Gamma-ray emission from SN2014J near maximum optical light ⋆
1 Institut de Ciències de l’Espai (ICE-CSIC/IEEC), Campus UAB, 08193 Bellaterra, Barcelona, Spain
2 Université de Toulouse, UPS-OMP, IRAP, 31028 Toulouse, France
3 IRAP, 9 Av colonel Roche, BP44346, 31028 Toulouse Cedex 4, France
4 E.T.S.A.V., Univ. Politècnica de Catalunya, c/Pere Serra 1-15, 08173 Sant Cugat del Valles, Spain
5 APC, Univ. Paris Diderot, CNRS/IN2P3, CEA/Irfu, Obs. de Paris, Sorbonne Paris Cité, 10 rue Alice Domon et Leonie Duquet, 75205 Paris Cedex 13, France
6 Space Research Institute (IKI), Proufsouznaya 84/32, 117997 Moscow, Russia
7 Max-Planck-Institut for Astrophysics, Karl-Schwarzschild-Strasse 1, 85741 Garching, Germany
8 Centro de Astrobiología (CAB-CSIC/INTA), PO Box 78, 28691 Villanueva de la Cañada, Madrid, Spain
9 Department of Physics and Astronomy & Pittsburgh Particle Physics, Astrophysics and Cosmology Center (PITT-PACC), University of Pittsburgh, Pittsburgh PA15260, USA
10 Department of Physics and Astronomy, Clemson University, Clemson, SC 29634, USA
11 Physics Department, Florida State University, Tallaharssee, FL32306, USA
12 Laboratoire Univers et Particules de Montpellier (LUPM), UMR 5299, Université de Montpellier II, 34095 Montpellier, France
13 INAF–Osservatorio Astronomico di Padua, Vicolo dell’Osservatorio 5, 35122 Padova, Italy
14 Universidad de Granada, Cuesta del Hospicio sn, 18071 Granada, Spain
15 Dept. Fisica, UPC, Compte d’Ugell 187, 08036 Barcelona, Spain
16 Max-Planck-Institut for Extraterrestrial Physics, Giessenbachstrasse 1, 85741 Garching, Germany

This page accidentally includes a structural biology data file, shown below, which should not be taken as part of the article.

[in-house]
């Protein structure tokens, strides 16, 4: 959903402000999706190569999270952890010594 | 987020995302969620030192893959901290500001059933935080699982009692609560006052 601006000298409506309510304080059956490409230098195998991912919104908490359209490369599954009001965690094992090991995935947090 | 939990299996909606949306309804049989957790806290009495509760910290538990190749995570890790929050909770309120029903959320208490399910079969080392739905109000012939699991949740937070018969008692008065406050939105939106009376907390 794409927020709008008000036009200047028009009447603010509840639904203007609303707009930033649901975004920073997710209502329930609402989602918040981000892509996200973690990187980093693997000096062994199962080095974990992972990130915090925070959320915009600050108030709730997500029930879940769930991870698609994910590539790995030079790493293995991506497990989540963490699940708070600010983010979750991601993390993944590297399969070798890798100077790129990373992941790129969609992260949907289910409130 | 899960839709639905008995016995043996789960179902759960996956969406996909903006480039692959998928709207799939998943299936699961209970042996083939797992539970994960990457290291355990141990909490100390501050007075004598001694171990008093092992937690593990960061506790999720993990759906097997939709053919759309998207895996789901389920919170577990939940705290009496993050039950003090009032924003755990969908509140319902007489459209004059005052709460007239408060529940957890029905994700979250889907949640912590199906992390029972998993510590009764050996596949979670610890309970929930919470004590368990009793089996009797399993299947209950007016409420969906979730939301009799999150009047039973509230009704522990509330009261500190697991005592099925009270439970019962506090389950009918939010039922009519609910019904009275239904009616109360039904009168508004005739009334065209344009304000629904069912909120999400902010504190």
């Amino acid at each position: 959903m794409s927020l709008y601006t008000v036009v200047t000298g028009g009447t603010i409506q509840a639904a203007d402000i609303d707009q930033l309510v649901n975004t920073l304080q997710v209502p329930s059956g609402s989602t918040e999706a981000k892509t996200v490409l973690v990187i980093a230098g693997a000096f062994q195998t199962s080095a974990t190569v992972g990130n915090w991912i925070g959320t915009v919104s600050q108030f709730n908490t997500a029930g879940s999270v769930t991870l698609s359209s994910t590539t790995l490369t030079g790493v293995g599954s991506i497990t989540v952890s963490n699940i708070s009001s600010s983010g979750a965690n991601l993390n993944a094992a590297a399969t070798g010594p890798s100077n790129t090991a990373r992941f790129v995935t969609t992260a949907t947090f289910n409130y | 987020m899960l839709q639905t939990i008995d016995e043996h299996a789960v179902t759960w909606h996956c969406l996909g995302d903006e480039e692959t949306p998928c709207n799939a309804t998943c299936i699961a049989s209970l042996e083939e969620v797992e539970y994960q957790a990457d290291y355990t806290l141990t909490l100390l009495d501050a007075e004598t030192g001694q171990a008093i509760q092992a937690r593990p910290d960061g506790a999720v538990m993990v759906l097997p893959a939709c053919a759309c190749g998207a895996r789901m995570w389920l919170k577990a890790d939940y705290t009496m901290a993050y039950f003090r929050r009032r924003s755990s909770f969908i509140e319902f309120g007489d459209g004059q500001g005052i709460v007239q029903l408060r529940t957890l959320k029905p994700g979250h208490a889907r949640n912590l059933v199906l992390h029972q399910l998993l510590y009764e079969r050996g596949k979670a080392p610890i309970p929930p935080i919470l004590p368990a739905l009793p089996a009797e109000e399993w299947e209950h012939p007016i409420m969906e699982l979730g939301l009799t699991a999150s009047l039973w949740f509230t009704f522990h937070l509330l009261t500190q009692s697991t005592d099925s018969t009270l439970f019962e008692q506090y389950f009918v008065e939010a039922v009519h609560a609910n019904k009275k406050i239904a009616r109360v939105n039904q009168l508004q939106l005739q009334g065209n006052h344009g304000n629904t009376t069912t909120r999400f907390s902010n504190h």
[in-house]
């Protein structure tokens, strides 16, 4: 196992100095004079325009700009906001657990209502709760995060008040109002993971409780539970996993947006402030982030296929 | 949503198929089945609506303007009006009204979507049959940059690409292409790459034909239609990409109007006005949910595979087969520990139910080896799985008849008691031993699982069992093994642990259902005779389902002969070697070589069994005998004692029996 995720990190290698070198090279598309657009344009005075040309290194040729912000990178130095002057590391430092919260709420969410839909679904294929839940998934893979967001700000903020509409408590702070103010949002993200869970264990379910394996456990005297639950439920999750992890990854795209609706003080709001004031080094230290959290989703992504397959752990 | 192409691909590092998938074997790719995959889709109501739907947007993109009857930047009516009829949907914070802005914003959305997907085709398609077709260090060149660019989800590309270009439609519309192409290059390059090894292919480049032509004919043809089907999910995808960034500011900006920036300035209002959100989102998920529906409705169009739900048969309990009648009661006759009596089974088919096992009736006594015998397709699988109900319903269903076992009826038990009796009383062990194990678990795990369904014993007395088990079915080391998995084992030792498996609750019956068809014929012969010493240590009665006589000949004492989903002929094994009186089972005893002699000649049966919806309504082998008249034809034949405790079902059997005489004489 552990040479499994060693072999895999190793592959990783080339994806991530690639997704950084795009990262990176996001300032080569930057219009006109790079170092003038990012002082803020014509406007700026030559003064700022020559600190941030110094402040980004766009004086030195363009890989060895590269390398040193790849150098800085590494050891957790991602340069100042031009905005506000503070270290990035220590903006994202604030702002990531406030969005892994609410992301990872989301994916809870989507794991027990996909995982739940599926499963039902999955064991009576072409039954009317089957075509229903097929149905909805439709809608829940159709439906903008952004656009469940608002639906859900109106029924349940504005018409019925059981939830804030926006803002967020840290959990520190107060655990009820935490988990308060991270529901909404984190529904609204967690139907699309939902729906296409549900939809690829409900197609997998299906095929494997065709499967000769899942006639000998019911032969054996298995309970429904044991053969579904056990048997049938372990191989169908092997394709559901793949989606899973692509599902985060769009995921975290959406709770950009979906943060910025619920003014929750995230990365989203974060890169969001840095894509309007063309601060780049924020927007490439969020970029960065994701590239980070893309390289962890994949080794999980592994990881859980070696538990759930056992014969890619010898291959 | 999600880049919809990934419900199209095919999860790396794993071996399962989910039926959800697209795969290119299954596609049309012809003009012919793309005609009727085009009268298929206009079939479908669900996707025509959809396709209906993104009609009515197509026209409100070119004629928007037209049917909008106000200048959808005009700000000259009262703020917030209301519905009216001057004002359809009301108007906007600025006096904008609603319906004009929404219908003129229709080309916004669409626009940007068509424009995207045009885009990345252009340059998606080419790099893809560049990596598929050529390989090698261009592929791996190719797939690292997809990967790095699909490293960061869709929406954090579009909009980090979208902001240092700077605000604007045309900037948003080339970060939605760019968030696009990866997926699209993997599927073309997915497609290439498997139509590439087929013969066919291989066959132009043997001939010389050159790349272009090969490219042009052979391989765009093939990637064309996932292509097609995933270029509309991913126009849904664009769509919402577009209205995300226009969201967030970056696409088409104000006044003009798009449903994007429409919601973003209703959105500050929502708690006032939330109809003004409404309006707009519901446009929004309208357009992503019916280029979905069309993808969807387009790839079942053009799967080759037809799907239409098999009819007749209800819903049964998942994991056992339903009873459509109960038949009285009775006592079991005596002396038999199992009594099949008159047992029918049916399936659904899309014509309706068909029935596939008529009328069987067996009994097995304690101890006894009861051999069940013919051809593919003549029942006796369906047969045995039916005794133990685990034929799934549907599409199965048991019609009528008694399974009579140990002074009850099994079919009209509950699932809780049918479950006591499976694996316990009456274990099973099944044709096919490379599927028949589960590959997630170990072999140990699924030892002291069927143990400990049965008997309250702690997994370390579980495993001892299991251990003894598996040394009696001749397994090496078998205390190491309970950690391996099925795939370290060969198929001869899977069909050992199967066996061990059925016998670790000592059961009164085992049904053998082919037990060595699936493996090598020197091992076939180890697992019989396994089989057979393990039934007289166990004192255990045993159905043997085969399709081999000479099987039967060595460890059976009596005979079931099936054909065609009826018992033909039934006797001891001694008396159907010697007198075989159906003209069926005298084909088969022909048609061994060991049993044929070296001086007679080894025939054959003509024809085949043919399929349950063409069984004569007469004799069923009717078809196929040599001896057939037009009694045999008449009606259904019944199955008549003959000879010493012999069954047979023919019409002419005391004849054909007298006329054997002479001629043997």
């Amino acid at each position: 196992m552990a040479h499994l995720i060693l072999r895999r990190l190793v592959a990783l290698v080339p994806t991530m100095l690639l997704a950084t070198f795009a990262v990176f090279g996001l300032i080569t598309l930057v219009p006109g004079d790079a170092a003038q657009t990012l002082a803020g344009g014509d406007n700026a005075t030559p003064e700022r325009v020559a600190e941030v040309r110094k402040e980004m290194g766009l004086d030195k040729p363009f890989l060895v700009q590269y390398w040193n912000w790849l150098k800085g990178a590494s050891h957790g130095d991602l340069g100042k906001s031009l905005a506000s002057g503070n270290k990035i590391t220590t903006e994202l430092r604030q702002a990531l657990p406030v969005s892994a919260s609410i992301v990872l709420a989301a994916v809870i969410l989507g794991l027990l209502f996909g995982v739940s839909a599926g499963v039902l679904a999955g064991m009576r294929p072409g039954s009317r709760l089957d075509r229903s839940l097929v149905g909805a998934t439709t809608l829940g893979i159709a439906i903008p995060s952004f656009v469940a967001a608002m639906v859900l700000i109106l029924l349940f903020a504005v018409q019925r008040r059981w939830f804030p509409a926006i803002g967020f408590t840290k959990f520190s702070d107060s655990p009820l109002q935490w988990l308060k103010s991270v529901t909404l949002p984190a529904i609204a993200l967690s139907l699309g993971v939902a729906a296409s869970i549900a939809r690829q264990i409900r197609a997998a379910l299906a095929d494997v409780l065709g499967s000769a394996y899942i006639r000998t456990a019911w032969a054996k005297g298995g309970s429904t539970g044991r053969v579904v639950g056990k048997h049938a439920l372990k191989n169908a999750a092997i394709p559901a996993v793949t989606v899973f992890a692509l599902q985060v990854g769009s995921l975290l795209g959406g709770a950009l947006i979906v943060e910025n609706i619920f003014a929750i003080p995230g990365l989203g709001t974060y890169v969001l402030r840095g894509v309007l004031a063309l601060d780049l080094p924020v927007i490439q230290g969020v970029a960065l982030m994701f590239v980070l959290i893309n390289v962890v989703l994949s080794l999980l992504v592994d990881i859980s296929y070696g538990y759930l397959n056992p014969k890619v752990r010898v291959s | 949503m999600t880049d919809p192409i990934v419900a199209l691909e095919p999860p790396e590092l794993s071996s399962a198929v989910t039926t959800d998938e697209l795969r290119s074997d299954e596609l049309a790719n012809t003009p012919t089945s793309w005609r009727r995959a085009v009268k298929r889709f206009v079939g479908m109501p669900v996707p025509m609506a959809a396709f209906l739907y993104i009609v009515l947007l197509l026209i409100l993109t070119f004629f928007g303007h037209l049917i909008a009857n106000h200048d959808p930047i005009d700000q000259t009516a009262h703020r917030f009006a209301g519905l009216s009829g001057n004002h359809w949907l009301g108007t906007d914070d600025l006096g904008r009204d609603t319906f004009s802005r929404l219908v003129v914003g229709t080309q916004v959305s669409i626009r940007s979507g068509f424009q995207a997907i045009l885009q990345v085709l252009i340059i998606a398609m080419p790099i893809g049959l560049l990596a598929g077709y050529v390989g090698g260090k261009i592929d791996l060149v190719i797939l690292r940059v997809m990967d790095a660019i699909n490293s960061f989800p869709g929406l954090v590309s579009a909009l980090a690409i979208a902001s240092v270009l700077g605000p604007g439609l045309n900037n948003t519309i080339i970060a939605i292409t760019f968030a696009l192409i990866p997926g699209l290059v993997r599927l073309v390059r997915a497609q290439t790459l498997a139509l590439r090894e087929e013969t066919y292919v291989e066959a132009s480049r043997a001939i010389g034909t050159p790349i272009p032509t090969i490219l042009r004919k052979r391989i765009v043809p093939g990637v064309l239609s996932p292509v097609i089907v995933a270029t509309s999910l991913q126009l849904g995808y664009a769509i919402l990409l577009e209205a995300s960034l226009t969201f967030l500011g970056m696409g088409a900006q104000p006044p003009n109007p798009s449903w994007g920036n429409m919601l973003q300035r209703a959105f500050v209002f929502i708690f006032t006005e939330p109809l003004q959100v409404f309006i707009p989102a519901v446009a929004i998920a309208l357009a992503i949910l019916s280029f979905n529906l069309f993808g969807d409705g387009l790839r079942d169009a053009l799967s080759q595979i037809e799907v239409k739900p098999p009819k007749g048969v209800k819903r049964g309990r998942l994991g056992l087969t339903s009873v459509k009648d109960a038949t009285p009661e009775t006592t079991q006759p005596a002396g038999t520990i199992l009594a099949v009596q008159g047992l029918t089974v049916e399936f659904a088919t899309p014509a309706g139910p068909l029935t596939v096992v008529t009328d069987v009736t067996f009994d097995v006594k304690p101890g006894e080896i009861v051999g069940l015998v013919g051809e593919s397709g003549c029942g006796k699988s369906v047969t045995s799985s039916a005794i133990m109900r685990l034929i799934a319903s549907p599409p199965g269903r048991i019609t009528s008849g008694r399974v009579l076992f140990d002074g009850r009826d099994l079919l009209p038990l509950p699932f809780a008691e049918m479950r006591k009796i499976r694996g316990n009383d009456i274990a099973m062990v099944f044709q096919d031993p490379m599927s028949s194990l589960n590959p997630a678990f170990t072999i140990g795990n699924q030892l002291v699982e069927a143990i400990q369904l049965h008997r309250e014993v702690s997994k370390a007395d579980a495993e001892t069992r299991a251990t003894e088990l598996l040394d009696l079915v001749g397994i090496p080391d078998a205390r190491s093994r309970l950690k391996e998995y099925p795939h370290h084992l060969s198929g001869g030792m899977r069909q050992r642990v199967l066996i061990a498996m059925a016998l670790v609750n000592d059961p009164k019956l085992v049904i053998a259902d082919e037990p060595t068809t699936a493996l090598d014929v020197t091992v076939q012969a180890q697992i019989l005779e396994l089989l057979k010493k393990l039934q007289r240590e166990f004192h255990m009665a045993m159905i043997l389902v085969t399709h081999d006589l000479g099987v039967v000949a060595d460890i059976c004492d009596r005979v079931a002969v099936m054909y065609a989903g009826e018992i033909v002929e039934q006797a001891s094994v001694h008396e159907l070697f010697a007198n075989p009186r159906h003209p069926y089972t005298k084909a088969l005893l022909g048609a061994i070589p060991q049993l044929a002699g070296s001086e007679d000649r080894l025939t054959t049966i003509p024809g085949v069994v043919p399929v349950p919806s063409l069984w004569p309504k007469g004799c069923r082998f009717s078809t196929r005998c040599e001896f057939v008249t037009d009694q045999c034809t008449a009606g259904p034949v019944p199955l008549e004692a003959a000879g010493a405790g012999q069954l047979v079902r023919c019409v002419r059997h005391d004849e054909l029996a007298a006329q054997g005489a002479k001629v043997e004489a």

Received: 11 July 2015
Accepted: 8 February 2016
Context. The optical light curve of Type Ia supernovae (SNIa) is powered by thermalized gamma-rays produced by the decay of 56Ni and 56Co, the main radioactive isotopes synthesized by the thermonuclear explosion of a C/O white dwarf.
Aims. Gamma-rays escaping the ejecta can be used as a diagnostic tool for studying the characteristics of the explosion. In particular, it is expected that the analysis of the early gamma emission, near the maximum of the optical light curve, could provide information about the distribution of the radioactive elements in the debris.
Methods. The gamma data obtained from SN2014J in M 82 by the instruments on board INTEGRAL were analysed paying special attention to the effect that the detailed spectral response has on the measurements of the intensity of the lines.
Results. The 158 keV emission of 56Ni has been detected in SN2014J at ~5σ at low energy with both ISGRI and SPI around the maximum of the optical light curve. After correcting the spectral response of the detector, the fluxes in the lines suggest that, in addition to the bulk of radioactive elements buried in the central layers of the debris, there is a plume of 56Ni, with a significance of ~3σ, moving at high velocity and receding from the observer. The mass of the plume is in the range of ~0.03−0.08 M⊙.
Conclusions. No SNIa explosion model has ever predicted the mass and geometrical distribution of 56Ni suggested here. According to its optical properties, SN2014J looks like a normal SNIa, so it is extremely important to discern whether it is also representative in the gamma-ray band.
Key words: supernovae: individual: SN2014J / gamma rays: stars
© ESO, 2016